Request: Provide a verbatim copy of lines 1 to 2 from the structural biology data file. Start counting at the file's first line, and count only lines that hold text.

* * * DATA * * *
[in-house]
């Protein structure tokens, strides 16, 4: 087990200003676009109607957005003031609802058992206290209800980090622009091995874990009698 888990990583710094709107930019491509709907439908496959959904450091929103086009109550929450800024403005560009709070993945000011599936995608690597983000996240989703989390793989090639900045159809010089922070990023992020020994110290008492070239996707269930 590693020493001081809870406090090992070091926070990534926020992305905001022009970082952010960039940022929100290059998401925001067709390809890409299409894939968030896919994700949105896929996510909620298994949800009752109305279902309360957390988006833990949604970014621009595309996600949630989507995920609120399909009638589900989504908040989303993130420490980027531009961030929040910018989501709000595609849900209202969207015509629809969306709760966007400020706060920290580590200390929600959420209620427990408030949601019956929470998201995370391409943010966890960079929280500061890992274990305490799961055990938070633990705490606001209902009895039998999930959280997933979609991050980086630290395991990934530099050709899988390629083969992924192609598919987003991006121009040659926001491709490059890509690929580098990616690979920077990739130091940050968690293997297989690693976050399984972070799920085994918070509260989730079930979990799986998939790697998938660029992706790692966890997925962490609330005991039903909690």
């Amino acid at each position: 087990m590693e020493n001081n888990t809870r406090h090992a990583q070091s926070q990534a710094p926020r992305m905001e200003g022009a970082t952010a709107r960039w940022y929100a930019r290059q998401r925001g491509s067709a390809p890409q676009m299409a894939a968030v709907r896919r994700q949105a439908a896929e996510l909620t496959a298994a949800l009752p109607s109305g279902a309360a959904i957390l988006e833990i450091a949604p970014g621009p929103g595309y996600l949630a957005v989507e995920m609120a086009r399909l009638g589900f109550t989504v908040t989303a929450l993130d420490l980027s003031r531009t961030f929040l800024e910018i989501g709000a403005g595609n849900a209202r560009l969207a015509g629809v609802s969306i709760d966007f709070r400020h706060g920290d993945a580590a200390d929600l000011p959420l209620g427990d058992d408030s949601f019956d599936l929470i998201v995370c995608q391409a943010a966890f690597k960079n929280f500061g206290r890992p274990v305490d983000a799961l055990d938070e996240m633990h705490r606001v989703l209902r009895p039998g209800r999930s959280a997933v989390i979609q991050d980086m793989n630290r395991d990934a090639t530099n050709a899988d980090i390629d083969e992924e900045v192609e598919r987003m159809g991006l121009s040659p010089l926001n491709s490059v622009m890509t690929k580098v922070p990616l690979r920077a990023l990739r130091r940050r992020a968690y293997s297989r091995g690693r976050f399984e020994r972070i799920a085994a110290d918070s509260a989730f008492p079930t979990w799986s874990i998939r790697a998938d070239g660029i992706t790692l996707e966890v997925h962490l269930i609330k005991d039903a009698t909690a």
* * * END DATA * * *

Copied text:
[in-house]
């Protein structure tokens, strides 16, 4: 087990200003676009109607957005003031609802058992206290209800980090622009091995874990009698 888990990583710094709107930019491509709907439908496959959904450091929103086009109550929450800024403005560009709070993945000011599936995608690597983000996240989703989390793989090639900045159809010089922070990023992020020994110290008492070239996707269930 590693020493001081809870406090090992070091926070990534926020992305905001022009970082952010960039940022929100290059998401925001067709390809890409299409894939968030896919994700949105896929996510909620298994949800009752109305279902309360957390988006833990949604970014621009595309996600949630989507995920609120399909009638589900989504908040989303993130420490980027531009961030929040910018989501709000595609849900209202969207015509629809969306709760966007400020706060920290580590200390929600959420209620427990408030949601019956929470998201995370391409943010966890960079929280500061890992274990305490799961055990938070633990705490606001209902009895039998999930959280997933979609991050980086630290395991990934530099050709899988390629083969992924192609598919987003991006121009040659926001491709490059890509690929580098990616690979920077990739130091940050968690293997297989690693976050399984972070799920085994918070509260989730079930979990799986998939790697998938660029992706790692966890997925962490609330005991039903909690």